A new study by researchers from Colorado State University determined that even U.S. National Parks are not free of noise pollution.

Current noise pollution levels are believed to affect how animals hunt and mate. Most of the noise comes from passing cars and construction equipment. Results show that noise pollution levels are too high despite a 1972 law that imposed restrictions on noise emitted in parks and other protected natural habitats.

NYC, Noise Pollution
In the study, researchers led by Rachel T. Buxton mapped the United States depending on its noise levels. Critical areas were identified for experts to focus on them as they must be safeguarded to preserve endangered species. Image credit: Joisey Showaa.

Measuring noise throughout the U.S.

The main consequences of noise pollution are sleep disruption, stress, and lack of concentration. Apparently, noise pollution is becoming more common because of growing urbanistic development, as any space within the United States is now 80 percent more likely to be within less than a mile from a road.

Researchers recorded noise levels at 492 different sites across the United States, allowing them to establish noise level predictions in many other regions of the country through computer simulations.

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A group of tourists in Glacier Point at Yosemite National Park. Image credit: Michael Melford/National Geographic.

Each sector was classified depending on its noise exceedance or human-caused noise levels on parks and different natural spaces.

Researchers had to venture themselves into each site to measure noise pollution and set up a specialized listening station. The stations were equipped with a recorder and meters to measure noise, set up to run for 30 days straight. The clips were analyzed and categorized by specialists, employing bias based on precipitation levels, flight paths, and other environmental data that may have affected the readings.

As expected, parks and other spaces near urban sites that are under the jurisdiction of local governments were classified as the noisiest within the study. Furthermore, any area near a construction or industrial site was also classified as noisy, including mining, oil, and gas extraction facilities. The quietest places were National Parks, but they were not clear of noise pollution, as they displayed a noise exceedance rate of 12 percent.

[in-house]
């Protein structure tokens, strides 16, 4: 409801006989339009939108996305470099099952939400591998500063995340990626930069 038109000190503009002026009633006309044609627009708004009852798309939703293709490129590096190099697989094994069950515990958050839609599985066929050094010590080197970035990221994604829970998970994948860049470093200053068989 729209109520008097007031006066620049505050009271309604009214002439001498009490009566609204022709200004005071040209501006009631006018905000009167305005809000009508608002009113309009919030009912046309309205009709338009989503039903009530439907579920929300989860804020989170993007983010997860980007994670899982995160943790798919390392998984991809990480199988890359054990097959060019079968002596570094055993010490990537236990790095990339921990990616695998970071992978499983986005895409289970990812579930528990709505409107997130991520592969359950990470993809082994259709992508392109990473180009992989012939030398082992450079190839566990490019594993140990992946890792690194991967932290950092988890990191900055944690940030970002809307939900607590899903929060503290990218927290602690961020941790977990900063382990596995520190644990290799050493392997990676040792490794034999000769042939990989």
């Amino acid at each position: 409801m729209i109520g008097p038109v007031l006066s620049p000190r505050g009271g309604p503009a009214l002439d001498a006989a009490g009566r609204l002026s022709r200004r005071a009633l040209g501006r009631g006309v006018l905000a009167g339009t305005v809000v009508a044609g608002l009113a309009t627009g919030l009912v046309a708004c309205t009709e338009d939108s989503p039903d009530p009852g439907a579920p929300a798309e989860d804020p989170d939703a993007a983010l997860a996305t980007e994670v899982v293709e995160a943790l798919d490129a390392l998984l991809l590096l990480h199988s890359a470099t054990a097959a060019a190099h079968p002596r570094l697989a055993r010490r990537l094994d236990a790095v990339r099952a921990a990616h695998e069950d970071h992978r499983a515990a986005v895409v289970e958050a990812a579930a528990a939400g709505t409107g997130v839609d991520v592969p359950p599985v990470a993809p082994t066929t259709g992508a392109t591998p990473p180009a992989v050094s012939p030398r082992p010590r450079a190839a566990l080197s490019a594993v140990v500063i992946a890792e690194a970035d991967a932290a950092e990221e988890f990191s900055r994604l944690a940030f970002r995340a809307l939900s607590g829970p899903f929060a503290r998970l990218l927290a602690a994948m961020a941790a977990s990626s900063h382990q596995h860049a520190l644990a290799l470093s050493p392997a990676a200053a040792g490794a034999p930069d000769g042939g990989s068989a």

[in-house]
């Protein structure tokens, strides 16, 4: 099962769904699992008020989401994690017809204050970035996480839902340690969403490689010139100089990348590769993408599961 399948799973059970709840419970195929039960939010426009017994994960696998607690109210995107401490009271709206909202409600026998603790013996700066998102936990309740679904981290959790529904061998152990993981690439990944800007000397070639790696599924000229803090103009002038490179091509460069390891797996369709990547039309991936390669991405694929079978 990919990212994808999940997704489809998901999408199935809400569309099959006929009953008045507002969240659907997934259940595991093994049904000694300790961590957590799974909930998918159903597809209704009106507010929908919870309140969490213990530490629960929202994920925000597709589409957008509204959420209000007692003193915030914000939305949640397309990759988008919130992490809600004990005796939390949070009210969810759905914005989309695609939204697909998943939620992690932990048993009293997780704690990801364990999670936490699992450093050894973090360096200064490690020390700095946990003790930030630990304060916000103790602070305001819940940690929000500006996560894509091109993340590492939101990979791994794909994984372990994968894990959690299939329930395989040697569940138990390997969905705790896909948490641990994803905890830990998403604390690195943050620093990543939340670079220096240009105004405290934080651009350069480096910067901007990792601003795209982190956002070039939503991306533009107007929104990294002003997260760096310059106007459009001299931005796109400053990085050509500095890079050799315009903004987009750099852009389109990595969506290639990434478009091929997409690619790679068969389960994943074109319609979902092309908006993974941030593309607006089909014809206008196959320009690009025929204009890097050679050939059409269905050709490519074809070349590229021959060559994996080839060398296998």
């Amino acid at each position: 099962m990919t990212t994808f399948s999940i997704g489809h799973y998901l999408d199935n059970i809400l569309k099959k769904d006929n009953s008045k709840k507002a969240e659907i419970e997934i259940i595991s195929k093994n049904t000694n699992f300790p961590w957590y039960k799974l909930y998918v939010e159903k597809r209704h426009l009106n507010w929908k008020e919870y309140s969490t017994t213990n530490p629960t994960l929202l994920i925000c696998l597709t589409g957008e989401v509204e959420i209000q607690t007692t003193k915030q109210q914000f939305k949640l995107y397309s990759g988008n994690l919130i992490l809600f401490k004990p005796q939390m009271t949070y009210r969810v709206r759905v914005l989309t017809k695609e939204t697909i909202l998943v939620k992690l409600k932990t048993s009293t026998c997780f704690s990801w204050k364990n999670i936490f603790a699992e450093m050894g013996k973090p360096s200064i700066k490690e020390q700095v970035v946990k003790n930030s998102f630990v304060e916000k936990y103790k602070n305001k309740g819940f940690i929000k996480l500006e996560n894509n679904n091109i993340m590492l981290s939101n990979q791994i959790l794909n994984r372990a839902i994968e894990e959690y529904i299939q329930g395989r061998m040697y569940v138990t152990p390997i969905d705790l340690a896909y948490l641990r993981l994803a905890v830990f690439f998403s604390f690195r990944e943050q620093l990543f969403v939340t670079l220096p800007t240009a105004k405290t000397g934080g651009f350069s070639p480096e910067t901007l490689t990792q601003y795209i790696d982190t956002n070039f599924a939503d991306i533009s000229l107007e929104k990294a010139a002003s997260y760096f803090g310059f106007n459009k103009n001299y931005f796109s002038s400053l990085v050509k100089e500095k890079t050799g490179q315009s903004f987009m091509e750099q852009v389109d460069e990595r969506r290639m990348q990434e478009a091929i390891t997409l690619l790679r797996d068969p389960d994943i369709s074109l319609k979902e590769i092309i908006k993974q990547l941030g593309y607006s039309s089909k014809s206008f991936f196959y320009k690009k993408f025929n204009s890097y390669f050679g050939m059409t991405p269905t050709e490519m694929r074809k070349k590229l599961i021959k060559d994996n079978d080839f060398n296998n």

“It’s a really quiet experience. You’re in the middle of nowhere, yet you still can’t escape the sounds of humans. It really doesn’t have any boundaries. There’s no way of holding it in,” stated Rachel Buxton to The Washington Post.

How noise affects life

Noise pollution can act against the benefits of going outside, as it is suggested that spending time outdoors helps to relieve stress, improve mood, and make memory retention more useful. On top of that, noise pollution can also disrupt how plants disperse their seeds since many of them depend on rodents, birds, and insects that tend to stay away from noisy areas.

Silence is also vital for animals to communicate with their mates and to survive as they sneak away from predators. This is noted by ecologist Clinton Francis from California Polytechnic State University as “living in shrunken perceptual worlds.”

Buxton adds that the sounds of nature are important for appreciating the landscape. The singing of birds and the howling of wolves make part of the ecosystem and allow us, humans, to feel connected to the environment. Image credit: Spondylolithesis/iStock.

Sound is often overlooked when it comes to environmental protection due to it being invisible. As time goes by, researchers have started to realize that sound is critical for the development of living organisms, as it affects them in ways that no other stimulus can.

For example, noise can cause spiders to build their spiderwebs wrong. A 2014 study shows that, in trials where scientists supervised spiders as they made their webs on different noise settings when submitted to high-noise treatments, the spiders left the web and searched for mistakes on it. This is because the increased vibrations from external noise disrupted their senses and in turn, altered their behavior.

Buxton proposes using particular types of pavement that are better suited to absorb noise. She also notes that construction sites can be easily covered with sound-absorbing barriers, proving that noise can be at least manageable even if it cannot be sufficiently suppressed.

She assures that visiting natural landmarks is both a visual and an acoustic experience. As an example, she cites The Grand Canyon, because visitors can often hear the river flowing and the wind passing through the massive crevice.

Without silence, a healthy life would be incomplete. Because we are always surrounded by air whose vibrations we perceive as noise, we are used to being immersed in sounds of different types. We are besieged by the noise of crickets, airplanes, cars, and even our organs. Although noise pollution is increasingly becoming a recognized problem, we are never aware of how noisy we are at all times.

To prove this, acoustic scientists developed anechoic chambers, which are large rooms capable of isolating sound and prevent it from echoing from its inner walls. They are used to perform experiments because almost no sound is reflected back at the emitter. People can listen to their hearts and gust while in the chamber, and many recommend not staying for too long inside of them because it may be harmful to mental health.

Source: Science